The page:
Taser manufacturer: Don't aim at chest
The company that makes Tasers has asked law enforcement officers across the country to avoid hitting people in the chest, and several North Carolina agencies said they plan to heed the warning.Posted — Updated
A bulletin from TASER International, based in Arizona, asks officers to avoid the face, neck and chest and instead aim for the stomach or below.
Company officials said they are concerned that attorneys will file an “excessive use of force claim against the law enforcement agency and officer and try to allege that the Taser played a role in the (death),” especially when someone goes into cardiac arrest.
“By simply lowering the preferred target zone by a few inches to lower center mass, the goal achieving Neuro Muscular Incapacitation can be achieved more effectively while also improving risk management,” the memo states.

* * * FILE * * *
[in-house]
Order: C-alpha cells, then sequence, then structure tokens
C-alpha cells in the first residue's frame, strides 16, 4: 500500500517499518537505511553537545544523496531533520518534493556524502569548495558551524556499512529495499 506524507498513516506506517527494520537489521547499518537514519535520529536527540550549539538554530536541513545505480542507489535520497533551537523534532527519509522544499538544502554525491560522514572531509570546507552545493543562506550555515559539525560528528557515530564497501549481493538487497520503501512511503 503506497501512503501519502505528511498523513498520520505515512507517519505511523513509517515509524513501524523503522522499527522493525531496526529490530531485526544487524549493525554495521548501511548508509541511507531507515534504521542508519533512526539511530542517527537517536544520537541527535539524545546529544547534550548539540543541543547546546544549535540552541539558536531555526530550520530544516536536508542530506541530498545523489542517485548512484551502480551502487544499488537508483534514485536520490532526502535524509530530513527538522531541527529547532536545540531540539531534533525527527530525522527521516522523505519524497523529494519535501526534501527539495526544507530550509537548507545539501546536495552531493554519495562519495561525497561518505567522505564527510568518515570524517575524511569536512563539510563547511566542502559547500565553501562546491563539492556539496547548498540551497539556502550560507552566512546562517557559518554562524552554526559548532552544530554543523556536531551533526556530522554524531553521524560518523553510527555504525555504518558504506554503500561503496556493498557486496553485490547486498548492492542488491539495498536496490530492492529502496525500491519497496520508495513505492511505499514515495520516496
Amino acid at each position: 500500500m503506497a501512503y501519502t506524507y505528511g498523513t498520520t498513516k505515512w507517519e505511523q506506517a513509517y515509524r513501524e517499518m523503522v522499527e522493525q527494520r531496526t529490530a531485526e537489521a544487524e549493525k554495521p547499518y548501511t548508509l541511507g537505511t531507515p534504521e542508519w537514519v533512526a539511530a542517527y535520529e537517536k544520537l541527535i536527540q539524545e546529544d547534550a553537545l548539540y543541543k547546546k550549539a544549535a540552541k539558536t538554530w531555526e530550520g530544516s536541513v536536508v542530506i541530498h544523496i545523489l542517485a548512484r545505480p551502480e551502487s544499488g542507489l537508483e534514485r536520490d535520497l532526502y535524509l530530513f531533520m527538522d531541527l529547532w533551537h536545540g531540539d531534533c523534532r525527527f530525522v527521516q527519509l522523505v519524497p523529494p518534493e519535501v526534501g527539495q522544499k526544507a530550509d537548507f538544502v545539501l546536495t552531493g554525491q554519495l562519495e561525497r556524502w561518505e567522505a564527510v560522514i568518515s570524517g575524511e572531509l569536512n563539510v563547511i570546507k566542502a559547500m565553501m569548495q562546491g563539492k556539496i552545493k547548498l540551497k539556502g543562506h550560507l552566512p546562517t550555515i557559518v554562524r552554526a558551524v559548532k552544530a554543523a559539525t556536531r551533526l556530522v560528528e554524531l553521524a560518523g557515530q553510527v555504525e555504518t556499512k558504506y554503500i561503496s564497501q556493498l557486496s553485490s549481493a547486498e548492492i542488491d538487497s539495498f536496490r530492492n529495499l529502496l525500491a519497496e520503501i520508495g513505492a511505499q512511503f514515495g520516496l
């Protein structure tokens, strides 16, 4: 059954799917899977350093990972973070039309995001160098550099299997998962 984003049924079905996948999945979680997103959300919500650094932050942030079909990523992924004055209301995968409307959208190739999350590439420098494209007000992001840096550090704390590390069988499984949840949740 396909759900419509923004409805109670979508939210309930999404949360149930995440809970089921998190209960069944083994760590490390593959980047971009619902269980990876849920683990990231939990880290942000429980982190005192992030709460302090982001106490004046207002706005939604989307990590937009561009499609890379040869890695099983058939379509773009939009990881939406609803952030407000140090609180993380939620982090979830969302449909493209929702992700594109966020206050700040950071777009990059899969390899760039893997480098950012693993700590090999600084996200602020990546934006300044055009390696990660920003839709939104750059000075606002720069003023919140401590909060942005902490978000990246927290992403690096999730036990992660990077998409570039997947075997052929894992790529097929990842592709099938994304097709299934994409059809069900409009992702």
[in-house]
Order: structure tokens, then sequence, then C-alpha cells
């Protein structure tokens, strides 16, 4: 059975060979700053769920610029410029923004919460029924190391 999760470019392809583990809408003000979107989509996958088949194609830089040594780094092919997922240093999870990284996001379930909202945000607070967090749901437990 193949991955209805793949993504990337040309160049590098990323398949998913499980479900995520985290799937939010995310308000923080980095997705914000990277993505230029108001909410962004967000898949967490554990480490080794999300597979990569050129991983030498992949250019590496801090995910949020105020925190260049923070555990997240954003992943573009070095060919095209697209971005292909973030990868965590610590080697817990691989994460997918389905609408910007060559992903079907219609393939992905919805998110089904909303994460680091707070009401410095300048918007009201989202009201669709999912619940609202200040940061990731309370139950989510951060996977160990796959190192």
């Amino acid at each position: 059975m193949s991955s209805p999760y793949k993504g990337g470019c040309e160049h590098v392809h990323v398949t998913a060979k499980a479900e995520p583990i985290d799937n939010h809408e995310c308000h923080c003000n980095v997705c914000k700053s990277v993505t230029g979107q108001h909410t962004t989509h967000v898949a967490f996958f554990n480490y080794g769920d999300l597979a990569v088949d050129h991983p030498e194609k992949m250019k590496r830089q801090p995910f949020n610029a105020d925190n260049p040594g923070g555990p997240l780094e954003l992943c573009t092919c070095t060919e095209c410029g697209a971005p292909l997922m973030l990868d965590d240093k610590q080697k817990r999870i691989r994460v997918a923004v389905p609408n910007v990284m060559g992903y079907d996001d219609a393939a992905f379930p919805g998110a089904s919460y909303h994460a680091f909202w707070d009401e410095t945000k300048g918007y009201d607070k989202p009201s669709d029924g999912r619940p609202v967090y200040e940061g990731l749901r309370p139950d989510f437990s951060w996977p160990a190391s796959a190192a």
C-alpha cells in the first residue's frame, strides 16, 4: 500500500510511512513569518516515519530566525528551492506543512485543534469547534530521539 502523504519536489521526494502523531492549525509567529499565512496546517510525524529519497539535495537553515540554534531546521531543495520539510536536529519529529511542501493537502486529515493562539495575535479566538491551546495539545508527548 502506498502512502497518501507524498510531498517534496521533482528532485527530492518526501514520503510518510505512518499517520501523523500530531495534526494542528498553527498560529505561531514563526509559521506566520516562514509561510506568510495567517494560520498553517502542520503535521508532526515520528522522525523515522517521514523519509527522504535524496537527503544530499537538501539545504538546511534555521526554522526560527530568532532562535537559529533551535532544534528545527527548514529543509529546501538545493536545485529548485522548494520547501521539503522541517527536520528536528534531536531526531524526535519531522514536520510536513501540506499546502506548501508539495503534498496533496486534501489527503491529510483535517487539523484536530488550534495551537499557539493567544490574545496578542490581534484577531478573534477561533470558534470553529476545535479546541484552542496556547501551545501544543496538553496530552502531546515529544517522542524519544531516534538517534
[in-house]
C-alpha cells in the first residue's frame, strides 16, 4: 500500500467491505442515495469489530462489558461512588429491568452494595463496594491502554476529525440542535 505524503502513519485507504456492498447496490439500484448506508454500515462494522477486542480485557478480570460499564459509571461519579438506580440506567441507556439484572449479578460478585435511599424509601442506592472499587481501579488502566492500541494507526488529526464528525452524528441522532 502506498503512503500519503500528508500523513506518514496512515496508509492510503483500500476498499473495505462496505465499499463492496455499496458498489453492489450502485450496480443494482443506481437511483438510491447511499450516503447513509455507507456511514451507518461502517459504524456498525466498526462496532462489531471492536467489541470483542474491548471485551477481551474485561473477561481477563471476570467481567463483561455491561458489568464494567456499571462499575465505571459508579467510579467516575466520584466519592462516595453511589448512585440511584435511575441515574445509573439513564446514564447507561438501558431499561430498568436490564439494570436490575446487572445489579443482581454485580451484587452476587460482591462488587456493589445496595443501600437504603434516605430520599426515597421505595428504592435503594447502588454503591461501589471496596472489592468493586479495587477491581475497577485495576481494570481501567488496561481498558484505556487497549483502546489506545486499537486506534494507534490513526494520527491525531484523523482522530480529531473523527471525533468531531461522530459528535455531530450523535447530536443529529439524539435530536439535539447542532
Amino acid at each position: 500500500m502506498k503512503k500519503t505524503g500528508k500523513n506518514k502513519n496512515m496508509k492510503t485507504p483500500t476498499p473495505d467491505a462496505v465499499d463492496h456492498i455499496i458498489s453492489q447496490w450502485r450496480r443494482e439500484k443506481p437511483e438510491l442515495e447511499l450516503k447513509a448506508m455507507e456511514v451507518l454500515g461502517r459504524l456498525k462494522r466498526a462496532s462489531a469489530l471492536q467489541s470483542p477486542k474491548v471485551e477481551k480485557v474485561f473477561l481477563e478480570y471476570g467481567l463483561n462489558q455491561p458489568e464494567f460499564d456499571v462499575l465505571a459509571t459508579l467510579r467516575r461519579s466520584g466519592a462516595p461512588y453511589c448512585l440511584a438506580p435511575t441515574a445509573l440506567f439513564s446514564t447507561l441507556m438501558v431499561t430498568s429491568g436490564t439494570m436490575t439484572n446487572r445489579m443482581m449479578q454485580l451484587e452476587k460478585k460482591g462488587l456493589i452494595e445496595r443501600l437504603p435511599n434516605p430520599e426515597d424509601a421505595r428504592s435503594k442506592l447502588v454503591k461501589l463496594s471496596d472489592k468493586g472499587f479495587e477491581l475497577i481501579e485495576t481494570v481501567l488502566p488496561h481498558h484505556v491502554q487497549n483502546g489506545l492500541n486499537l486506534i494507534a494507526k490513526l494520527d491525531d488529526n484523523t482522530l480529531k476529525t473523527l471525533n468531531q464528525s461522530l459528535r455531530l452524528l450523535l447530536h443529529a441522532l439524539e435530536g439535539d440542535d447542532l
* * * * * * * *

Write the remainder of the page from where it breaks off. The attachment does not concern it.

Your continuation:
“The recommendations they're giving us today seem reasonable,” Raleigh Police Chief Harry Dolan said.
Leaders of local agencies, like Raleigh police and the North Carolina Highway Patrol, said they will incorporate the new policy in their training. However, officers’ safety comes first and hitting the chest is allowed if necessary, leaders said.
“We've adjusted our training, we're in the process of doing that now, and the next classes that come through our training, we'll teach them to use the preferred areas,” state Highway Patrol spokesman Capt. Everett Clendenin said.
Highway patrol leaders said they have 600 Tasers. They will alert troopers about the new guideline by e-mail and in future training sessions.
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